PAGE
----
The death of ten year old Damilola Taylor, seventeen years ago this month, shocked and saddened his community and the whole country. It became one of the most high-profile crimes and sparked a long-overdue conversation about inner-city youth crime. But, as is often the case, in the midst of tragedy, those most closely affected memorialise those lost in the most inspiring way. And the Damilola Taylor Trust is doing just that…

As the anniversary draws near, the charity in staging the second ‘Damilola Taylor Memorial Lectures‘ in London. Designed to keep the issue of knife crime and its impact on the prospects of young people living in inner cities on the public agenda, this year’s theme is ‘creating alternative pathways for inner-city youth’.

The charity has begun crafting programmes created to support young people from more disadvantaged backgrounds, helping them with employability skills, training and jobs. The event is intended to appeal to UK businesses and charities to encourage connections with these programmes through work placements, internships and mentoring. The Damilola Taylor Trust charity firmly believes that these economic opportunities allow for more productive participation and integration into wider society than is currently fostered in inner-city communities.

The work of the Damilola Taylor Trust has never been more important. Knife crime is on the rise, and London (excluding The City) accounts for 30% of all national knife offences. Black and minority ethnic males aged 15-24 make up 50% of non-domestic knife related deaths meaning, sadly, the case of Damilola is not so rare. However, with the work the Damilola Taylor Trust is doing, we should start to see a change in this.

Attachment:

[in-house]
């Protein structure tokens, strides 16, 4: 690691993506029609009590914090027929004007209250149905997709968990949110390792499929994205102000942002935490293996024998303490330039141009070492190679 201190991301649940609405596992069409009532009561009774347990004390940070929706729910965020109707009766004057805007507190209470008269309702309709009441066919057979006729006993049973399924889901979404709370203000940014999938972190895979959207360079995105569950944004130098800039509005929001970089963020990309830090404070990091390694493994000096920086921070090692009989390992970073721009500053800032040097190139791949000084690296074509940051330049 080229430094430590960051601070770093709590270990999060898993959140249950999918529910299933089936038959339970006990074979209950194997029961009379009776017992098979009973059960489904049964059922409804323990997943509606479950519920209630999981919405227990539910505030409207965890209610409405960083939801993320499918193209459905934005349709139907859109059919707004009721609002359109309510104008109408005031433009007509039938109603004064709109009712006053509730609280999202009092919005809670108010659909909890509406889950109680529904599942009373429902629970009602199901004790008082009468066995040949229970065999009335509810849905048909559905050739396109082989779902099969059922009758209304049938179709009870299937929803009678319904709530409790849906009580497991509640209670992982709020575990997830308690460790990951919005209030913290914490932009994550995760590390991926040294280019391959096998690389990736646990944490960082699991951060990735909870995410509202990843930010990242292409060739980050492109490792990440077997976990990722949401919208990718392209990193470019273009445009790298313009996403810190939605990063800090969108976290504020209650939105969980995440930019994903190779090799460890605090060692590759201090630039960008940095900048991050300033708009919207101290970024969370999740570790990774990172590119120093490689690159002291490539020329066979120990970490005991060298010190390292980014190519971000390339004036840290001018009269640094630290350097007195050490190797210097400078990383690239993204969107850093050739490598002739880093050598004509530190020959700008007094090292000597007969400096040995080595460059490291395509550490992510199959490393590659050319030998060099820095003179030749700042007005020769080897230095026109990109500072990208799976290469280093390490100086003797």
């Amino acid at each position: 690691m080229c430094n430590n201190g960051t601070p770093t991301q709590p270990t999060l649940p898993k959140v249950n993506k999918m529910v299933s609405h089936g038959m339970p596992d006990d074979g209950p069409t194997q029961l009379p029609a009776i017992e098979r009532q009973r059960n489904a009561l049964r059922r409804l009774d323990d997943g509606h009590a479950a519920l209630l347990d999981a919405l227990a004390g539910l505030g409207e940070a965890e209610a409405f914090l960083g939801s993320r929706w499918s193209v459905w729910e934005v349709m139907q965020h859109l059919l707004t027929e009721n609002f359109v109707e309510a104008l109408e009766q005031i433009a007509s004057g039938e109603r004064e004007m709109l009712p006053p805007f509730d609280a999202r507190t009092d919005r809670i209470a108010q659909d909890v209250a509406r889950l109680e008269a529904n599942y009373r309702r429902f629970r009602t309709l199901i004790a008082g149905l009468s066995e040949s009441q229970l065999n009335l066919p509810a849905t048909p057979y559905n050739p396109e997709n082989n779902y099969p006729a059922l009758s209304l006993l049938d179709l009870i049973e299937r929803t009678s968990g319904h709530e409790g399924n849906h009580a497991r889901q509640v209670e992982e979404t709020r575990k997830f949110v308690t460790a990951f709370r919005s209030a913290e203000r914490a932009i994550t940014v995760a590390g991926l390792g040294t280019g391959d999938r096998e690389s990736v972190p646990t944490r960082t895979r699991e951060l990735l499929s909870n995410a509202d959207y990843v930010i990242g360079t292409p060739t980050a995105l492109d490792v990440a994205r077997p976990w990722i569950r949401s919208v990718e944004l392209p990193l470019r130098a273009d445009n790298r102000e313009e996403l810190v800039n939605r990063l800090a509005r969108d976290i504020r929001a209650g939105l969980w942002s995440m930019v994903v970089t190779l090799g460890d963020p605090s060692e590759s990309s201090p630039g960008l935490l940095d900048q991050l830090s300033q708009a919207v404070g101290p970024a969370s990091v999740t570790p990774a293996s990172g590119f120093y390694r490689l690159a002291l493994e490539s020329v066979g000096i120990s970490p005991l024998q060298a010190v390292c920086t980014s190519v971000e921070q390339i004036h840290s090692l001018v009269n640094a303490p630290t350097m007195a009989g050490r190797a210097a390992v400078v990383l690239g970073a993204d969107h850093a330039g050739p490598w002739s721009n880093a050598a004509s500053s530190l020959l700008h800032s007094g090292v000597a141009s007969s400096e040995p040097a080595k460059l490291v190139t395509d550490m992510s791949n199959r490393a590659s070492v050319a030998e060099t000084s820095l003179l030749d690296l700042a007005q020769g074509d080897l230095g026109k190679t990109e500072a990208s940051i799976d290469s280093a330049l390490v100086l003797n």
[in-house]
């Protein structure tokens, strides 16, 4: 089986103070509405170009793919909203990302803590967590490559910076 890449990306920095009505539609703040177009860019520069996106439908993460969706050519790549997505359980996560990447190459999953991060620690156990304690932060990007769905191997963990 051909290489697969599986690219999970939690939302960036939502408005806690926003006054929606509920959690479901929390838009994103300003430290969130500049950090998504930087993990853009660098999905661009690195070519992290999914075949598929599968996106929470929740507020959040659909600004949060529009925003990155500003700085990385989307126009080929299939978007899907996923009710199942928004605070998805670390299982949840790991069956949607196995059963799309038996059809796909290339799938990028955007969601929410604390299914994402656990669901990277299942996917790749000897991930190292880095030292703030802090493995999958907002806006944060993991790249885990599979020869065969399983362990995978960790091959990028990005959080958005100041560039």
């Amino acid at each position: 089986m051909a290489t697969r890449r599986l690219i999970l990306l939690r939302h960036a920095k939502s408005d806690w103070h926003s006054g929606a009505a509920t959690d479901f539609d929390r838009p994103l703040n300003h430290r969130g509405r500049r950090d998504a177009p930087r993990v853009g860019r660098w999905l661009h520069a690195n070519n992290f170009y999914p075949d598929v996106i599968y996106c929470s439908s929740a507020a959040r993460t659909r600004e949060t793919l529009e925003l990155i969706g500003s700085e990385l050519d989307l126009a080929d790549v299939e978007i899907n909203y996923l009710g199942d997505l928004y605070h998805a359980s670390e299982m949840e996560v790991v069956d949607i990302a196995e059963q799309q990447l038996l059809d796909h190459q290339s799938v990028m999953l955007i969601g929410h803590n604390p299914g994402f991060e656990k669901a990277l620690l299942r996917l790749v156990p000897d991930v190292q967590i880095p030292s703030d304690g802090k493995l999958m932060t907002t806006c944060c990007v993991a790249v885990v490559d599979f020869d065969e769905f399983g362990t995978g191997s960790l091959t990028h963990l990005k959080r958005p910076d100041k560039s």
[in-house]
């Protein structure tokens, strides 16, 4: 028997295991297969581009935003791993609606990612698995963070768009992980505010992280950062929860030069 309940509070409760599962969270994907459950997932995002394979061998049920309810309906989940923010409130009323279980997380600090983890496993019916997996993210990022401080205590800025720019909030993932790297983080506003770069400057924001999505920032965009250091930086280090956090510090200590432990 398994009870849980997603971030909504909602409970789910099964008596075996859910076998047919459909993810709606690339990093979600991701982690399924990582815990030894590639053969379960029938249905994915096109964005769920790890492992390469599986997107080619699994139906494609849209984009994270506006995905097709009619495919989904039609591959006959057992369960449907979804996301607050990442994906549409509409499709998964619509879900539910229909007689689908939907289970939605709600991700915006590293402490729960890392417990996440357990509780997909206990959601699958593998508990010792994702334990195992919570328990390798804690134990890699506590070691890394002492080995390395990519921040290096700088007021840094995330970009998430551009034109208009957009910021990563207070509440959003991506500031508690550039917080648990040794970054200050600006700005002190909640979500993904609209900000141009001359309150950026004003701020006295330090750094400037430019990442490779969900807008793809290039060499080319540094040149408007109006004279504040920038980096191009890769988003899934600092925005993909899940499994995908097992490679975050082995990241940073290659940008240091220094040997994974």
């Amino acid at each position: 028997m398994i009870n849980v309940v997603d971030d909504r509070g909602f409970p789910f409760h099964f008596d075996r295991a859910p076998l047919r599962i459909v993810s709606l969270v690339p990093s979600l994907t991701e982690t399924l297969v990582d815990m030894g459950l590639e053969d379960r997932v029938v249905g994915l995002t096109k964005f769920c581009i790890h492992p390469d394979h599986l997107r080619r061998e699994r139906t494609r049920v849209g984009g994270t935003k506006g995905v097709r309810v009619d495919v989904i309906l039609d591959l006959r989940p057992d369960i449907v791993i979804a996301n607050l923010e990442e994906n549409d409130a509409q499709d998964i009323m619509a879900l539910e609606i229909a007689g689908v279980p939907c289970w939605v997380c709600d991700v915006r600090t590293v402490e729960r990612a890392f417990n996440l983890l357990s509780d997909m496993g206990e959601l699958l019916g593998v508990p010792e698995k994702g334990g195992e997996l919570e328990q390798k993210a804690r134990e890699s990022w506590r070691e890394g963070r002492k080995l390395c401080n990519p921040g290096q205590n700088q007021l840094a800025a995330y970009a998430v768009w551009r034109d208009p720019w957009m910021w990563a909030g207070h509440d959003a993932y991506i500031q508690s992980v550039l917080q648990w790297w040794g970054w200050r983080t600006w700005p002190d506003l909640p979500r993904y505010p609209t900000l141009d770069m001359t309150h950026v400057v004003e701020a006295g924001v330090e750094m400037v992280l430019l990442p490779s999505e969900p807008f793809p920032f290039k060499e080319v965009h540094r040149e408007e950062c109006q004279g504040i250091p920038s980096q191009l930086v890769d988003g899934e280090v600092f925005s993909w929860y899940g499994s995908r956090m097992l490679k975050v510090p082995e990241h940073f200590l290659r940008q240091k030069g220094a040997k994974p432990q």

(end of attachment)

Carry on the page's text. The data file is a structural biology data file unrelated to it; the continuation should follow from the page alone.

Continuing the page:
“The years don’t dull the pain and on this 17th anniversary year, its especially hard. I hope this memorial lecture can be a success in bringing people and organisations together and that by the 20th anniversary in 2020 we are able to achieve the dream of Our Loved Boy Dami and make the world a safe place.” – Mr Richard Taylor OBE, Damilola’s dad.

The event is sponsored by Vodafone and hosted by global law firm Norton Rose Fulbright. Both companies are thrilled to be involved. The cause is very close to Jon Shaw, Head of London Region at Vodafone’s, heart. His desire to keep youth violence on the agenda and to create a dialogue in local communities to address the problem is one of many reasons Vodafone feels lucky to be in a position to support the work of the Damilola Taylor Trust. Stephen Parish, the global chair of Norton Rose Fulbright, also hopes that the memorial lectures inspire the much-needed change and keep knife crime high on everyone’s agenda.

The loss of Damilola Taylor continues to resonate, and the work of the trust serves not only to keep his memory alive, but to fight the ingrained issues that led to, and continue to lead to, tragedy.

The event will take place at the offices of global law firm Norton Rose Fulbright, London. More information about the work of the trust, established in 2001, can be found at www.damilolataylortrust.co.uk.

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Helena Vine is currently studying History at the University of Edinburgh, and loves anything making the world a better place.

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